Nancolas helped establish the Caldwell Urban Renewal Agency in 1998. While urban renewal can often be controversial, supporters of Caldwell’s plan and execution point to the many positive effects it has had. Urban Renewal Districts use property tax growth in a specific geographic area and direct those tax funds to that area to pay for improvement projects.
Although long-term planning is common in cities, it is rare for individuals to stick around long enough to see their plans through to completion. Nancolas’ long career as mayor allowed him to be involved from start to finish.
“It was literally a herculean task on the part of staff, community members, partners to put all of these pieces in place that produced the results you are seeing now,” Nancolas said. “…All of these pieces came together through the groundwork we laid down in 1998 and 1999.”
As Nancolas established how he wanted to run the city, people started to take notice. Rob Hopper was a Caldwell School Board Trustee. As he watched Nancolas operate with families at the forefront of his decision-making, Hopper was inspired to join the city council.
Hopper was elected to his seat in 2001 and has held it ever since.
“When the mayor took office, his vision was to create assets for children and families and change the environment in Caldwell,” Hopper said. “I recognized that the vision was what we needed and that it would help the schools. When an opening presented itself to the city council, I jumped on it.
Another pillar of Nancolas’ tenure has been his partnerships with other agencies. He helped the city invest in its police department, which set up a system of prevention, intervention and repression. Community policing, such as the establishment of school resource officers, has also become more important. This led to reduced crime rates and an improvement in Caldwell’s image.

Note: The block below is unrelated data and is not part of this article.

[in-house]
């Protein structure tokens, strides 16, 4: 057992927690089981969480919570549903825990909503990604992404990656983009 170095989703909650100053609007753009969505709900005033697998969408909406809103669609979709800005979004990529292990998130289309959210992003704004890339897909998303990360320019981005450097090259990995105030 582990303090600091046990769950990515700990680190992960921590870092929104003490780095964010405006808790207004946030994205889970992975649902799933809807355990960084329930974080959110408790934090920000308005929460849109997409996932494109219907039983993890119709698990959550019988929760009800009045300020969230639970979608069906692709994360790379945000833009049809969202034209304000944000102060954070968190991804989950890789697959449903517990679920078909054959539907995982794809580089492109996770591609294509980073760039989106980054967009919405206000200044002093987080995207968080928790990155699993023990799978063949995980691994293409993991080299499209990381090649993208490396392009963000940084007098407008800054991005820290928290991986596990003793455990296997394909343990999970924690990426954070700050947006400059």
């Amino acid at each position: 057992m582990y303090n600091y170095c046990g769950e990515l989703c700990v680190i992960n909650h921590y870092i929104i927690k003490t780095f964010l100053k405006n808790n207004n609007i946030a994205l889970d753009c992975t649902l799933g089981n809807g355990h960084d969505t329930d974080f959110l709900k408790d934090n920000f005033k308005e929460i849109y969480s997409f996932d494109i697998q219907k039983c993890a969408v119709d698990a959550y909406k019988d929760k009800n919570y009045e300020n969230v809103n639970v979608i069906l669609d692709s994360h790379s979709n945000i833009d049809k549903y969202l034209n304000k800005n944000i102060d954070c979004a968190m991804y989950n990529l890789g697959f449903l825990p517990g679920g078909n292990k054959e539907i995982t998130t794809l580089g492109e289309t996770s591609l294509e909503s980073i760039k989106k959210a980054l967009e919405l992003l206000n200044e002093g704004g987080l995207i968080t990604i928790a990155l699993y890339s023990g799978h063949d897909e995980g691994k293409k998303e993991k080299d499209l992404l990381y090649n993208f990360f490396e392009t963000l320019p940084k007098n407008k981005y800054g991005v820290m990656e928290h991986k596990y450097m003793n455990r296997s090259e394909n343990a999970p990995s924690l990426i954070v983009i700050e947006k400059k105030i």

In the mid-2000s, Nancolas worked with YMCA to build a facility in Caldwell. Nancolas visited fourth grade classrooms to talk to students and hear their feedback. Jim Everett, who is now co-president of the College of Idaho, was previously the CEO of Treasure Valley YMCA. He said he had never seen a mayor do something like that.
Caldwell was “pretty much a wasteland” for assets available to children, Hopper said. The first day the YMCA opened in Caldwell in 2005, several hundred people showed up, Hopper and Everett recall.
“Where were those children yesterday?” thought Hopper.
Between the infrastructure being built and the increase in programs available for children, residents of Caldwell began to notice changes.
Caldwell invested $8 million to upgrade its water and sewer systems, allowing the city to accommodate greater growth. He discovered Indian Creek beginning in 2004, which helped create a more attractive downtown area and preceded the construction of Indian Creek Plaza. The construction of the Sky Ranch Business Park has attracted businesses and, in turn, people who can support other businesses.
The type of place envisioned by Nancolas is taking shape.
“He just created the right petri dish for people looking to work together with a common goal,” Everett said.
Years ago, when Caldwell had a negative reputation, it affected the College of Idaho. Now that the reputation has improved, Everett said, it helps the school recruit. When prospective students learn about and see Caldwell, it’s a benefit, Everett said.
People used to “lay a low profile” when they said they were from Caldwell, Hopper recalls. Now, when he attends events in Boise, he often hears that Caldwell is a place people want to move to.
“There’s nothing like a hometown you’re proud of and can brag about,” Hopper said. “We’re finally at the place where we can legitimately brag about Caldwell and people are like, ‘Yeah, you’re right. … It’s becoming a very good destination and a place to live.
Hopper pointed out how difficult it can be not only to develop long-term projects, but also to stick around all the time. Nancolas, however, brings credit to the people he has worked with. He is grateful to them, those who associated with the city and the people he served.
The risk of giving up his leadership position paid off.
“It was the privilege of a lifetime,” Nancolas said.
Paul Schwedelson covers Growth, Nampa and Caldwell. Follow him on Twitter @pschweds.